Saturday, May 4, 2013

The Dresden server, plus rewriting Othello

I recently found that the Dresden server is up and capable of hosting round-robin matches again. (It doesn't have a hostname at the moment, and I don't want to link directly to an IP address, so reach it via the first link on this page.)

The Dresden server is different from Tiltyard in that it has a wider variety of games, somewhat less curated than Tiltyard's selection in terms of the GDL and ease of processing the game descriptions. Unlike Tiltyard, Dresden will have gamers play pretty much every game it has.

I've found it to be a good stress test in terms of making sure that a gamer won't crash under a wide variety of conditions. One game in particular, laikLee_hex, has a tendency to crash not only my propnet generation code, but my simplest theorem-prover-based rules engines as well. Ultimately, I added a feature to blacklist the game and prevent Alloy from trying to play it at all!

I put Alloy back on the site with its new cross-process framework in a new configuration, and I'm already seeing some stability issues worth figuring out. A few of its crashes so far have involved the two remaining versions of Othello on the site. It looks like most of the issues boil down to: 1) the propnet for the game is very large; and 2) the state computations are very slow.

There are no doubt solutions I can find to keep my player more responsive and improve, but given the success of rewriting checkers, I thought I'd give Othello another go. The new version is called Reversi.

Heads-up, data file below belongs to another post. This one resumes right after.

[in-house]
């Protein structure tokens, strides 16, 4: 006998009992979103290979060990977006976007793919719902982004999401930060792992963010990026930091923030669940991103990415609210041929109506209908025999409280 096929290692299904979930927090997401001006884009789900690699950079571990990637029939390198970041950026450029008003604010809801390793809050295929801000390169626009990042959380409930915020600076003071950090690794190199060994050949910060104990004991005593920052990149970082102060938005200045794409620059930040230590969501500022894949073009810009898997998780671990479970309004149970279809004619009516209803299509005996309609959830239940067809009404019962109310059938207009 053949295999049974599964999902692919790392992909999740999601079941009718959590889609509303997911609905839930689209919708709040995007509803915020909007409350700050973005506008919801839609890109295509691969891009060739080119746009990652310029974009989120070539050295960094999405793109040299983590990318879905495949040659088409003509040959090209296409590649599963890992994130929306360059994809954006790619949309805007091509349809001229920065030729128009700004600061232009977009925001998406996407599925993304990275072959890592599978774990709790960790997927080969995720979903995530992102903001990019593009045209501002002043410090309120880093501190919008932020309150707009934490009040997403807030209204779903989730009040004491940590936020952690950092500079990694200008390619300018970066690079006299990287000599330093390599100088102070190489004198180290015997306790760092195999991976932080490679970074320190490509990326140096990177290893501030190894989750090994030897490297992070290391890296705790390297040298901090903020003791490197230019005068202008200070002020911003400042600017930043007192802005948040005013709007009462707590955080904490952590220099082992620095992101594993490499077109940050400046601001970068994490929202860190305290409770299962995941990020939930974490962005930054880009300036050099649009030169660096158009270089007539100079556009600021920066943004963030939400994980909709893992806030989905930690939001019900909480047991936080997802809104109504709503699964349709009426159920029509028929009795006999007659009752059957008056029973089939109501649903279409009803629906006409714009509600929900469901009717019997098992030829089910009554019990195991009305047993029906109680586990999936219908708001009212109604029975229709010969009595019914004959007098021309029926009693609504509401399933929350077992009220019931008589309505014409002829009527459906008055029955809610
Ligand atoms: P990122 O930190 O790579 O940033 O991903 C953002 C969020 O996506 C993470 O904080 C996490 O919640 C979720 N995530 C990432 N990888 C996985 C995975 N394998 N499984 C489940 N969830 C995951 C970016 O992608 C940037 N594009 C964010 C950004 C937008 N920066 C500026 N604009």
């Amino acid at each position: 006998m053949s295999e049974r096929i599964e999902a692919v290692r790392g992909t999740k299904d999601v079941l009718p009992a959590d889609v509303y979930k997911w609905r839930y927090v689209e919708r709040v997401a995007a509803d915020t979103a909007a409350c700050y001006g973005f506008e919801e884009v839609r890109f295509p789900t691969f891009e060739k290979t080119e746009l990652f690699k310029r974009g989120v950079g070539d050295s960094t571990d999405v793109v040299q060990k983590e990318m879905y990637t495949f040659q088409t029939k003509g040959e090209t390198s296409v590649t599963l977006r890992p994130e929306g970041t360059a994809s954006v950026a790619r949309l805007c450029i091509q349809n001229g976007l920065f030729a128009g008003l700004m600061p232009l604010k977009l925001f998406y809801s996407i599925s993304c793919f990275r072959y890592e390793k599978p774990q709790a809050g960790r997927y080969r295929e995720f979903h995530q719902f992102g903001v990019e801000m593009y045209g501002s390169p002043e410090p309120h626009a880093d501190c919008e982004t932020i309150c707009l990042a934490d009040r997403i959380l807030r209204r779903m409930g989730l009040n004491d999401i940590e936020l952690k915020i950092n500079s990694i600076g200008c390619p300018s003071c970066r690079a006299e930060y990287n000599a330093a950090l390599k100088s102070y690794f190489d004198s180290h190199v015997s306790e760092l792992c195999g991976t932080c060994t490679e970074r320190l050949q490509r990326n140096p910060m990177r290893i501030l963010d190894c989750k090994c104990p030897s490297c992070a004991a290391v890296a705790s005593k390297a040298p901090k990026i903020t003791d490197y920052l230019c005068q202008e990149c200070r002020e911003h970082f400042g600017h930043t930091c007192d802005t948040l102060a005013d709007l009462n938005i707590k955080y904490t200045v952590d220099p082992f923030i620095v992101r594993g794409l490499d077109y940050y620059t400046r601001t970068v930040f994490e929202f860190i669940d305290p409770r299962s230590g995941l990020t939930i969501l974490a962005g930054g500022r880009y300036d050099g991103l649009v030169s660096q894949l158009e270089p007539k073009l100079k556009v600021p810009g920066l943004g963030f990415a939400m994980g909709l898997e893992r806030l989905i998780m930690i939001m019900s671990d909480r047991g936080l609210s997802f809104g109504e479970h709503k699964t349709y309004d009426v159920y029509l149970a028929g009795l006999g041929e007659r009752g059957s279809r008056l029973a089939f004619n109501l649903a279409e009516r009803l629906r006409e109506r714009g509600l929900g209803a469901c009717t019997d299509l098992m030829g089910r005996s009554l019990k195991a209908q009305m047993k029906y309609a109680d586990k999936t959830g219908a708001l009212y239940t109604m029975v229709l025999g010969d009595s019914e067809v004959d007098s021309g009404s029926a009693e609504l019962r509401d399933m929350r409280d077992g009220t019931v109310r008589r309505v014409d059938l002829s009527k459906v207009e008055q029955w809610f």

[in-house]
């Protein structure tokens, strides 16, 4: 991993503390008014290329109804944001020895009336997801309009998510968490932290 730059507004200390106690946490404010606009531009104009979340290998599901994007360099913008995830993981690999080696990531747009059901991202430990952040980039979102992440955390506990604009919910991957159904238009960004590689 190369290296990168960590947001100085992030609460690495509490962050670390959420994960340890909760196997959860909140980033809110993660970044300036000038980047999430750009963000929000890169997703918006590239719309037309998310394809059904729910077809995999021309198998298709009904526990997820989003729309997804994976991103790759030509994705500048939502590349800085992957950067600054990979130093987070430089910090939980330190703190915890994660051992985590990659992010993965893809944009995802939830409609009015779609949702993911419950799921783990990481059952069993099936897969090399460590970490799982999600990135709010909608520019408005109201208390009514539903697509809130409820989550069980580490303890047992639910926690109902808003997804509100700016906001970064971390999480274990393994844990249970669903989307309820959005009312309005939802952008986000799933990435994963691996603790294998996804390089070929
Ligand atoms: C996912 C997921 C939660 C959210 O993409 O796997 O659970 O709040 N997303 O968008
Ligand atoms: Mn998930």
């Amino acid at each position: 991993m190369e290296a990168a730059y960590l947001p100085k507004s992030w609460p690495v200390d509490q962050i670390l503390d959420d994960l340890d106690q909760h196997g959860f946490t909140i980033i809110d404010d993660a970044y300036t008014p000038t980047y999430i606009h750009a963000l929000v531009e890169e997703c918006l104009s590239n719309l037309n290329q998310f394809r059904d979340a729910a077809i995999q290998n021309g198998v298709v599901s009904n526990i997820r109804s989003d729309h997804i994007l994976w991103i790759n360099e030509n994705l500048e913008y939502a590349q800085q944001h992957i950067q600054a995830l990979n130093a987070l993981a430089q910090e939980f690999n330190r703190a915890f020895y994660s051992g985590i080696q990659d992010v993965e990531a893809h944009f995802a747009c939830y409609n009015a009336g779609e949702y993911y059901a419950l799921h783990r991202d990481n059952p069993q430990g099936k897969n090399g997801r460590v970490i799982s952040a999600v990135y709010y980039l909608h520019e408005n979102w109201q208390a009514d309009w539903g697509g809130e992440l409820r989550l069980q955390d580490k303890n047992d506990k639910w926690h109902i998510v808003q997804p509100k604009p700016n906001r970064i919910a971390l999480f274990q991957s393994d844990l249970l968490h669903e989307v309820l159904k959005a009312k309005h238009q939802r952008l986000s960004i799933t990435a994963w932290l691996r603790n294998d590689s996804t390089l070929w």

Here are the performance gains this time, in the same format as last time (average state changes per second, during 60 seconds of random playthroughs):

Rules engineothelloSuicidereversi
Tuple-based prover1471

Note that, like last time, the choice of rules engine matters more than the choice of game description. Even so, we see a huge increase in performance with the new GDL, even moreso than last time: the speedup is between 5 and 30. (Propnet generation now takes 5 seconds instead of 2 minutes, and the result is about 1/35th the size; this is mainly due to the piece count computation dealing with one player at a time instead of both.)

I believe forward-chaining rules engines have a large advantage on Othello because of the heavy use of recursion. When a player plays a tile, the engine has to compute every tile that must be flipped as a consequence. In a forward-chaining rules engine, this computation can start at the tile that was played and expand outward, only covering the relevant tiles. In a backwards-chaining rules engine, we instead have to start at each tile on the board and ask, "Can I get from this tile to the tile that was played?" This is a recursive question that will often require looking at multiple tiles. (We could speed this up by checking immediately if the tile and the played tile are on the same line or diagonal, but only if the prover precomputes all constants, which the ProverStateMachine does not.)

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